The latest film adaptation of Flaubert’s classic novel presents a petulant heroine who seems to be seeking distraction rather than romance, writes Jay Stone
Starring: Mia Wasikowska, Rhys Ifans, Logan Mashall-Green
Directed by: Sophie Barthes
Rating: 3 stars out of 5
Running time: 118 minutes
By Jay Stone
Poor old Emma Bovary: lost in dreams of love, dead of grief, adapted into a lot of movies that — like the men who abandoned her — never quite measured up. The latest screen version (and the first directed by a woman) presents Gustave Flaubert’s tragic story as a drama about a woman who is not so much seduced by notions of romanticism as given to adultery and materialism because there’s not much else to do. You suspect that had the Internet been invented in 19th Century France, this Emma would have been content with video games and Amazon.
She’s played by Mia Wasikowska, who can project strength (in Tracks) or exotic abandon (Only Lovers Left Alive) or even lush yearning (Jane Eyre). Here though, under the direction of Sophia Barthes, she’s not much more than a petulant object of desire for a few predatory men.
Madame Bovary is difficult to adapt to the screen — previous versions include the 1949 film with Jennifer Jones, a 1991 Claude Chabrol movie with Isabelle Huppert and David Lean’s twist of the material in the 1970 epic Ryan’s Daughter — mostly because film lacks the subtlety of the written word: there’s no visual equivalent of Flaubert’s “le mot juste.” The novel created a full person; the film presents an idea.
Barthes, who also co-wrote this adaptation, dispenses with a lot of background and even with Emma’s daughter. She starts the story with a spoiler: a scene of Emma running through the woods clutching a vial of poison, then dying.
We then go back for a quick look at her upbringing in a convent and then to her marriage to the good, bland, perfectly acceptable small-town doctor Charles Bovary (Henry Lloyd-Hughes.) Scenes of his vigorous, dutiful performance on their wedding night tells you all you need to know on that count.
Soon, Emma is bored: disillusioned with life in the provinces, and wistful enough to attract the improper attentions of several men. These include young Leon (the almost comically spoiled-looking Ezra Miller) who steals a kiss, and the darkly handsome Marquis (Logan Marshall-Green), who steals much more. That’s nothing, however, compared left to Rhys Ifans as the ironically named Monsieur Lheureux, a local merchant who offers silks, window coverings and hand-made boots, all on easy credit. Ifans seems to be the only performer with a passion for the material, and he steals the entire picture.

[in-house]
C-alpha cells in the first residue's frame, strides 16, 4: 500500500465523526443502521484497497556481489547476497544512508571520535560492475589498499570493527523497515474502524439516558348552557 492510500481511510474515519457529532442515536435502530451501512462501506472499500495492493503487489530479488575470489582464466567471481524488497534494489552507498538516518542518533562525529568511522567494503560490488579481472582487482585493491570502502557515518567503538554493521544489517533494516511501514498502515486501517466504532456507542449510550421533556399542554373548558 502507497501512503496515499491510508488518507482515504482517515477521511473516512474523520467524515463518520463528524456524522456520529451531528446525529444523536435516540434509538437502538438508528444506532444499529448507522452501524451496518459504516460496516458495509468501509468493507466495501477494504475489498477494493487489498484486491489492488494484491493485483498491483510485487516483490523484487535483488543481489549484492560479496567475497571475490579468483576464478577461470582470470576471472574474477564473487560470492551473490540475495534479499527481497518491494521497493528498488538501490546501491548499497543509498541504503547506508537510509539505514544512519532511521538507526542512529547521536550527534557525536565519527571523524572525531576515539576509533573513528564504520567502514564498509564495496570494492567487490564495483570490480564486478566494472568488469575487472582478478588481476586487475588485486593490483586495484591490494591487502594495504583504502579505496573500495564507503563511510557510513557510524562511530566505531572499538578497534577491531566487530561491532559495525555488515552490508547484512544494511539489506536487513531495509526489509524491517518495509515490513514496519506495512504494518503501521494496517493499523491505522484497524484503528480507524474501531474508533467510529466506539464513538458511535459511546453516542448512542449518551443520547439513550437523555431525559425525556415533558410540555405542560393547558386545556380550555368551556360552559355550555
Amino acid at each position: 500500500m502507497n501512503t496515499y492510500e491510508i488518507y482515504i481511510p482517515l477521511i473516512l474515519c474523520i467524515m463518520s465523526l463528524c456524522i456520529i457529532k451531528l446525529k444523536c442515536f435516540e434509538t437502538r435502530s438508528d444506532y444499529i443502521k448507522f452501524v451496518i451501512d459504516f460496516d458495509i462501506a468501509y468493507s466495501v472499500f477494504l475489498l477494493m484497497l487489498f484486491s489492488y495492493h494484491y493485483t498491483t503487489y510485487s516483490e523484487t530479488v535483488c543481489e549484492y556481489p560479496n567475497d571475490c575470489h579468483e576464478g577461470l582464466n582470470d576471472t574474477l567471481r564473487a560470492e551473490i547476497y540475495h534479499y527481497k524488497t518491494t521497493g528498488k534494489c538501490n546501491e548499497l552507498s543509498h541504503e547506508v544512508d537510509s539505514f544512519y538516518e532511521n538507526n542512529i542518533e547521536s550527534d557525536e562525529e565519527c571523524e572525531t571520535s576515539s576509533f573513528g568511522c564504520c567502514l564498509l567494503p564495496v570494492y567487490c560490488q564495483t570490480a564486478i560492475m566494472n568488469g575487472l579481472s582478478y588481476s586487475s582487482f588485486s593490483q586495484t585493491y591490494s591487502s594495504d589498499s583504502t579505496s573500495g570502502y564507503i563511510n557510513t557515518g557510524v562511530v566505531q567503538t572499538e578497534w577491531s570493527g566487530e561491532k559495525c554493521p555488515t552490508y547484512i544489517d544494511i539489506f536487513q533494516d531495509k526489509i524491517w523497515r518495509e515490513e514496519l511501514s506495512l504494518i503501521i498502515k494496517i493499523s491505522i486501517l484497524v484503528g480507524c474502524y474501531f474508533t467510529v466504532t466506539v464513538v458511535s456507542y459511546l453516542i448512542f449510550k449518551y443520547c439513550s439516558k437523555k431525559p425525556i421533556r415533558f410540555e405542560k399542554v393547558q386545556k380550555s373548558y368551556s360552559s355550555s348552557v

Barthes concentrates on Emma’s view of this world — we get very little of how Charles views the conventions of the time, although he seems happy enough pursuing his small dreams of applying leeches to the unfortunate locals — but you can’t view this Emma Bovary in a feminist light. She’s not enough in control of events, and her desires appear so petty as to be hardly worth turning the world upside-down. Only in Paul Giamatti’s small turn as the imperious Monsieur Homais do we get a sense of the oppressive forces that Emma seeks to transcend.
Beyond the actors, however, lies a different kind of beauty that is ideally suited to film. Cinematographer Andrij Parekh evokes the everyday beauty of the French countryside, its fields both striking and commonplace, set under overcast skies that lighten only when Emma is on the way to another assignation (or buying spree.)
Likewise, her costumes are richly designed in a riot of colours that paint a picture of privilege that we know is false. The Bovarys are over-extended, and like much great literature — like all of Jane Austen, for instance — the plot ends up pivoting on the questions of wealth. When the Marquis says, “I do not have the money that you need,” it’s a far more final refusal than any romantic turning-away. Emma Bovary is shamed not by her infidelity, but by her bankruptcy.
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